This game may sound simple, but students quickly learn that their listening skills need to be top-notch to stand a chance at playing this fun icebreaker. The Group Juggle helps to build teamwork, and cooperation and enhances reflexes.
- Pass the Hula Hoop
Ask kids to form a circle while holding hands. They then have to pass a hula hoop from one side to the other without breaking the chain!
This icebreaker tests students’ ability to think outside of the box, whilst working together to achieve a shared goal. It helps to build team spirit and encourages children to share their opinions with the group, helping them to come out of their shell.
- Musical Chairs
Of all of the kids’ icebreaker games, musical chairs is one that’s guaranteed to get all the kids up and moving.
Each child sits in a chair to begin the game. Choose a fun selection of songs and encourage kids to dance when the music starts, showing off their best dance moves. As the music plays, take away a chair. When the music stops, kids have to sit down as fast as they can, and the last person standing is out of the game.
Unique Ice Breaker Games for Kids
Ice breakers for kids don’t always need to be traditional, and there are many unique ice breakers you can use to get kids thinking and communicating with each other.
Let’s take a look at some of the most original and fun ice breaker games for kids.
- Emoji Storytelling
Divide kids into pairs or groups and give each group a set of emoji cards. Participants use the emojis to create their own unique story, promoting creativity, communication, and teamwork.
This game can really help students to explore their storytelling ability, helping them to make new friends and share their creative side with one another. Students should be encouraged to present their story after an assigned time, or you can have students complete a “gallery walk,” in which they walk around the room reading each other’s stories and writing a positive comment next to each one.
- Memory Match
Create pairs of picture cards, shuffle them, and lay them face down. Children take turns flipping two cards to create matches, enhancing memory skills and encouraging friendly competition.
- Personal Timeline
In this icebreaker, kids create a personal timeline by drawing significant events from their lives, such as birthdays, vacations, or achievements. Students draw objects that represent these events to help decorate their personal timelines. Kids can also include things that they love in their timelines, such as their favorite sport, favorite animal or favorite food.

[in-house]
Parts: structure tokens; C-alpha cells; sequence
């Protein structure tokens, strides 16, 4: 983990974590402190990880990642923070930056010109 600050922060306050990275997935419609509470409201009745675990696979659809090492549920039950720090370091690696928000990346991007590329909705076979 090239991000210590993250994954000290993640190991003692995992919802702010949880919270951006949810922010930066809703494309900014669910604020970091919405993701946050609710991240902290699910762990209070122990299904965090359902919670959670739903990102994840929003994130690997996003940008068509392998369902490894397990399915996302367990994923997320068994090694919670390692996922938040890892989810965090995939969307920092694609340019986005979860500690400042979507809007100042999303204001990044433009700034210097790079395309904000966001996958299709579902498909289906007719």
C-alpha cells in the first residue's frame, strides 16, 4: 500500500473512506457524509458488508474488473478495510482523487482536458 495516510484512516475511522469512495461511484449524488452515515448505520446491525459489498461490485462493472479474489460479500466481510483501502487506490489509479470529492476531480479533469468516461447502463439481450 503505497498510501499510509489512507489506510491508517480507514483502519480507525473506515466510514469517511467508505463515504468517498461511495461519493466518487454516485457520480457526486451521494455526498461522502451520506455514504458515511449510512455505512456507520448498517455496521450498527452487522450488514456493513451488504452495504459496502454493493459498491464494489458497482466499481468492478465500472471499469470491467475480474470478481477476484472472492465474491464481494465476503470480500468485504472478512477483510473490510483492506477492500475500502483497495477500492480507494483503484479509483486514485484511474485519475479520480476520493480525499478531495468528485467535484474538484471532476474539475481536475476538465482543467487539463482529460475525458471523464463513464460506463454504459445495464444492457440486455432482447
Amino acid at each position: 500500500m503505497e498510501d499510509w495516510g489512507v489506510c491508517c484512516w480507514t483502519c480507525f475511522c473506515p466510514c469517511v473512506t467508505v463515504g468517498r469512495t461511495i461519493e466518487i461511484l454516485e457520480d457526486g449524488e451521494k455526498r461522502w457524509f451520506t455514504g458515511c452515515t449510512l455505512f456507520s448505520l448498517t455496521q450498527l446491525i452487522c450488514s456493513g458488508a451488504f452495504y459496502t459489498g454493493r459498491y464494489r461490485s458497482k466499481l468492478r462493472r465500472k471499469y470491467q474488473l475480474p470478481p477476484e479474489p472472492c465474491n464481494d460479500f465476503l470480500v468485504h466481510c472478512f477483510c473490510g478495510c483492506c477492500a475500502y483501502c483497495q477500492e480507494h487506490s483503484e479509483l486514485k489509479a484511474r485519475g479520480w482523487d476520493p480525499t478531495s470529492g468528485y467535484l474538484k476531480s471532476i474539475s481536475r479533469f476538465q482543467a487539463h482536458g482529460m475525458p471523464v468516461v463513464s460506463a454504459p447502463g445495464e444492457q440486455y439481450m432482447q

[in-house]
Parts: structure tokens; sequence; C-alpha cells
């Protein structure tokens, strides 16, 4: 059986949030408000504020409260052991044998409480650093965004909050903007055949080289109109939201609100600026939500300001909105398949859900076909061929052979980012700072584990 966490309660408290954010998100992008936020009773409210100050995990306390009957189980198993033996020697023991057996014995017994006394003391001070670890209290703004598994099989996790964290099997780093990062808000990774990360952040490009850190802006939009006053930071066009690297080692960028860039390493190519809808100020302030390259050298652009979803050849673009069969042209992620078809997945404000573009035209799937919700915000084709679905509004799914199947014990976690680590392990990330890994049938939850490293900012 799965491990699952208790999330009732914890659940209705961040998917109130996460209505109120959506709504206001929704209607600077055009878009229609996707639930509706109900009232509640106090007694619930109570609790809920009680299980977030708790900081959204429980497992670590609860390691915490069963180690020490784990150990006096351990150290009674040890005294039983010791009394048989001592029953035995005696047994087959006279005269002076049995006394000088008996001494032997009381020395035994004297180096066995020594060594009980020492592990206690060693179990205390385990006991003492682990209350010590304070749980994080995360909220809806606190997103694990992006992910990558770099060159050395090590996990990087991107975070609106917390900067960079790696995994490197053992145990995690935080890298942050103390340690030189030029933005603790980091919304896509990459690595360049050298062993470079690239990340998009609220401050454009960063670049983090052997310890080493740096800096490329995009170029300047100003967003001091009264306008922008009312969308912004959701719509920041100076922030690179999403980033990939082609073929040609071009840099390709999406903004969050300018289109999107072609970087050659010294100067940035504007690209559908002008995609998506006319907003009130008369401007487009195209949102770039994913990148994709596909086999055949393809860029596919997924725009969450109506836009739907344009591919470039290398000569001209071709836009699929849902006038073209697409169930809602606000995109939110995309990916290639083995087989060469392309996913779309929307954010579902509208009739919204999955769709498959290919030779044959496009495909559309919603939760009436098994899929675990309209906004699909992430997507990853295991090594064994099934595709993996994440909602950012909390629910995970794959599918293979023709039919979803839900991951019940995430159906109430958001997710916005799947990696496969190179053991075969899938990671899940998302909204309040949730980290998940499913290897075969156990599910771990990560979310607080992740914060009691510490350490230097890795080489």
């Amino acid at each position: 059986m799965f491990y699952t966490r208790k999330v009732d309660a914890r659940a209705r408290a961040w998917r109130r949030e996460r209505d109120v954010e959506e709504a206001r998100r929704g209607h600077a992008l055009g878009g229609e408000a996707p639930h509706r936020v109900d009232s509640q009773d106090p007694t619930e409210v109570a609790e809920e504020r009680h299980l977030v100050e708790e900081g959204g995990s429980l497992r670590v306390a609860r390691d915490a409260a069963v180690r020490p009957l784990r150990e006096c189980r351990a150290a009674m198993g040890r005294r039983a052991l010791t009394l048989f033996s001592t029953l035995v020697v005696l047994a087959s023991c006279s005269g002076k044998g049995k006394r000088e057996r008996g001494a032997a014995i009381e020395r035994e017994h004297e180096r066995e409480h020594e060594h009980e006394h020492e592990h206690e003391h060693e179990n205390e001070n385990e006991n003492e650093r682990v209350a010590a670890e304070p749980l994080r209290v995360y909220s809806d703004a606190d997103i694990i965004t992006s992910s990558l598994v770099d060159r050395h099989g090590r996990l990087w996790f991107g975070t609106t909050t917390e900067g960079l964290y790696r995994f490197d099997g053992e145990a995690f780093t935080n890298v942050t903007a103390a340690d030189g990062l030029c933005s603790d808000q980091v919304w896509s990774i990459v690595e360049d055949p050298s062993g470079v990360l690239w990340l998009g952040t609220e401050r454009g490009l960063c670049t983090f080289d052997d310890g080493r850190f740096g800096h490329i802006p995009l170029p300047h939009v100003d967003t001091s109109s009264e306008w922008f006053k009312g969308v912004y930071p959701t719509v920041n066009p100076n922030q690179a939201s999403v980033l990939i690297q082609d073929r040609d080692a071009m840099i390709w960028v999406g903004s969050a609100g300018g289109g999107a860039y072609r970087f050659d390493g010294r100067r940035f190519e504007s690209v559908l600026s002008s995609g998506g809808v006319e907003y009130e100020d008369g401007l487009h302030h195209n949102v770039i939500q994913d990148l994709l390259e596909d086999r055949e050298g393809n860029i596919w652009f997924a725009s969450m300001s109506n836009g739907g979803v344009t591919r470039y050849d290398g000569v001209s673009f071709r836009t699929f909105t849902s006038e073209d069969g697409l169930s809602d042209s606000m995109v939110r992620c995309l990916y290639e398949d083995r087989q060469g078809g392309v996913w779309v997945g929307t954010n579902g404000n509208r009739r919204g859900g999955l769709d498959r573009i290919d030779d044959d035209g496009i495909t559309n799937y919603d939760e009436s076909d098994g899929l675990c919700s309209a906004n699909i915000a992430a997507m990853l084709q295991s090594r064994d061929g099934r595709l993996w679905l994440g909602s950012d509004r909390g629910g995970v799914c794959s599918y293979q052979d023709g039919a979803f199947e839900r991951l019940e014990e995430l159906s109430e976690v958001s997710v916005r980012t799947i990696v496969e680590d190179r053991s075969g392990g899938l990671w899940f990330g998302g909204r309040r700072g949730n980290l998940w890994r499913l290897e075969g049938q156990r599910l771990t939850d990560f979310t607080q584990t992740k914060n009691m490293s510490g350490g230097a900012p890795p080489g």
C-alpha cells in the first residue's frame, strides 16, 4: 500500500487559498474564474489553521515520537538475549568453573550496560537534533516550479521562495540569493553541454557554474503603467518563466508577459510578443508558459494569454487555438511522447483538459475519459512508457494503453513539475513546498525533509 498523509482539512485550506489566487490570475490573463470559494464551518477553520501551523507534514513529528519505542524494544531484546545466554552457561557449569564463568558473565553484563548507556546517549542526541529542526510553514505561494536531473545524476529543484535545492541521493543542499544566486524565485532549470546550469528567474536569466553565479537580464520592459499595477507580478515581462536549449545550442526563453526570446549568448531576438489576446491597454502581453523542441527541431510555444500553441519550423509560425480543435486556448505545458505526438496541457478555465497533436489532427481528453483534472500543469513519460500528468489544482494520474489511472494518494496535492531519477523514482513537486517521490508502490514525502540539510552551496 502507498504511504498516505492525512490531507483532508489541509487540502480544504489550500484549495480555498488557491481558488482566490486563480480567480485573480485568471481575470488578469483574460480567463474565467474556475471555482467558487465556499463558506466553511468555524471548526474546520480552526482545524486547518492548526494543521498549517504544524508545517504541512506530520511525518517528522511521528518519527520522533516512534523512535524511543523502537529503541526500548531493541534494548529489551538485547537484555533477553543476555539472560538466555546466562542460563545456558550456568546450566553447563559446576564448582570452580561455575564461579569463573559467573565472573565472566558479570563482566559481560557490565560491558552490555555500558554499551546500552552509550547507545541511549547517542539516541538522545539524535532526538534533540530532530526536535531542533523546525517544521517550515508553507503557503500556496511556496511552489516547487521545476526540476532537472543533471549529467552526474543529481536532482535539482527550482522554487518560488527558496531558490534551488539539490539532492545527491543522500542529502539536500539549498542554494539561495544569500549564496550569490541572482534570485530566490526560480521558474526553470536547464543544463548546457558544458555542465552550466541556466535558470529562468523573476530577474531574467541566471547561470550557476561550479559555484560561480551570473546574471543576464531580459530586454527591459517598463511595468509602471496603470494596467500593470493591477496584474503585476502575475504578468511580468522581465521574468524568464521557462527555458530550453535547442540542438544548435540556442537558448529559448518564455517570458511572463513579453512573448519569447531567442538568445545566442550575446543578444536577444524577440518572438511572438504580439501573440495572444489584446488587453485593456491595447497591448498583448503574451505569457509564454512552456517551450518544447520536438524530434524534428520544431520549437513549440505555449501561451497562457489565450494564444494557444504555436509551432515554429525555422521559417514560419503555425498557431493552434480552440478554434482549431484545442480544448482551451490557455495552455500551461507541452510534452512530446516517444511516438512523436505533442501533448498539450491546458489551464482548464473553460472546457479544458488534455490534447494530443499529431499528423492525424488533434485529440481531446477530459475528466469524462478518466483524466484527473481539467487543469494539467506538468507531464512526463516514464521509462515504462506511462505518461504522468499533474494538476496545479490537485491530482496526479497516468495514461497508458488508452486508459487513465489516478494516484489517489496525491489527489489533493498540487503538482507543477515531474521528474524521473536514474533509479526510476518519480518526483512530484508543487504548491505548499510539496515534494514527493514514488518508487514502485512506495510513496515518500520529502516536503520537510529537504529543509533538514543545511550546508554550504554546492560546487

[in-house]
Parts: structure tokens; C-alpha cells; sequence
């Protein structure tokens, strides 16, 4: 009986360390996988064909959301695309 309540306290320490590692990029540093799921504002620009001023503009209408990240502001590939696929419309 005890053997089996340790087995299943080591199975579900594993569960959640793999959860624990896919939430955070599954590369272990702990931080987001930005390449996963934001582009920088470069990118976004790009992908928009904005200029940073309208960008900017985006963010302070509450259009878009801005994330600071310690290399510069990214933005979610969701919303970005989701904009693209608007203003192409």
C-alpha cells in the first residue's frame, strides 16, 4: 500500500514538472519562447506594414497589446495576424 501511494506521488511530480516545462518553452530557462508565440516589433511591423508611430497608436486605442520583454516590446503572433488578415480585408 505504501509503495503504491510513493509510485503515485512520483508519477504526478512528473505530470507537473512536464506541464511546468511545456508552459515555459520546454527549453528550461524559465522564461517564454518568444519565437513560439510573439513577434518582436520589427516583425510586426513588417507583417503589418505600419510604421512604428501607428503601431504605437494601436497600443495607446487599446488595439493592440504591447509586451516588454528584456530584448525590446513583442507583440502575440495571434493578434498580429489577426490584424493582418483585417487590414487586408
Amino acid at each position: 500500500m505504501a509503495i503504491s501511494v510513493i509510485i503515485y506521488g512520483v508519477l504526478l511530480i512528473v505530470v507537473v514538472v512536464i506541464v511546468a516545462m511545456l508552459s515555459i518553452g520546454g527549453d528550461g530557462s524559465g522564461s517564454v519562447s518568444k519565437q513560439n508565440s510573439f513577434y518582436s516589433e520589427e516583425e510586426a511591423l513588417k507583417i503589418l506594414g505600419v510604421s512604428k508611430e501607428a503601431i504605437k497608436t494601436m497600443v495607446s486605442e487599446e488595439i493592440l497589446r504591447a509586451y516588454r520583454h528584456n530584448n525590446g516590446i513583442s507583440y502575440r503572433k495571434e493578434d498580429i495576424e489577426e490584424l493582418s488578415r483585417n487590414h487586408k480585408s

Encourage kids to share their timelines, helping others understand each person’s backgrounds and interests. This is a good opportunity for students to listen to each other and ensures that kids feel more connected to each other, opening the door for new friendships to blossom.
- Marshmallow Tower
Divide children into small groups, providing each with a bag of marshmallows and toothpicks. In a limited amount of time, the groups must construct the tallest tower using only marshmallows and toothpicks.
This activity promotes teamwork, problem-solving, and engineering skills.
- Name Bingo
Create personalized bingo cards for each child with names instead of numbers. Participants have to find the corresponding person for each name, encouraging social interaction and forming connections.
This ice breaker game really gets kids talking, encouraging students to interact with other kids and make new friends. It might seem daunting for some children, especially if they’re particularly shy, but it can be a great icebreaker game to get students out of their comfort zones early on in the school year.
- Pictionary Relay
Divide children into teams and provide each team with a whiteboard, markers, and a set of cards with simple drawings or words. One player from each team draws a card and must convey the word or phrase to their teammates through drawing, without speaking.
This activity enhances communication, teamwork, and creativity.
- Story Starters
Provide each child with a small piece of paper, and ask them to write the beginning line of a story. The papers are then collected, shuffled, and redistributed, allowing everyone to continue someone else’s story. You can adapt this game to include prompts, so that each new person must write about something in particular, such as the middle of the story or a twist ending.
This activity encourages imagination, creativity, and collaboration, and students love to listen to each other’s crazy stories at the end of the game!
- Rainbow Hunt
Hide colorful objects or cards around a designated area, and provide kids with color-coded lists.
Children have to search for items corresponding to each color on their lists, fostering observation skills, focus, and teamwork. Of all of the icebreaker games for kids, Rainbow Hunt is always a popular choice, and students enjoy an opportunity to be challenged in a fun way.
- Building Bridges
Divide children into pairs and provide them with craft materials like paper cups, popsicle sticks, and tape. Kids must construct a bridge using only the materials provided, promoting problem-solving, creativity, and collaboration.
- Rainbow of Friendship
Ask kids to stand in a circle, each holding a differently colored ribbon or string. The children toss their ribbons to someone else, creating a beautiful, colorful web of interconnectedness. This activity symbolizes friendship and unity, and students are always fascinated by the result of this fun game.
Enjoy Our Fun Icebreaker Games for Kids and Start the School Year Off The Right Way
Icebreakers not only help kids become comfortable in social settings, but they also encourage cooperation, teamwork, communication, and critical thinking.
By incorporating these fun icebreaker games into various activities, educators, parents, and organizers can create a positive and engaging atmosphere for children to connect, build friendships, and develop important social skills that will benefit them throughout their lives. So, let’s break the ice and watch children thrive together!
Eleanor is a qualified English teacher and has received a Post Graduate Diploma in Education (PGDE), specializing in Secondary English, and holds a BA (Hons) in English Literature from Liverpool John Moores University. She is certified to teach English as a foreign language (TEFL) and has worked with students in the U.K. and South East Asia. She currently works as an English teacher in Vietnam, teaching students across a range of ages.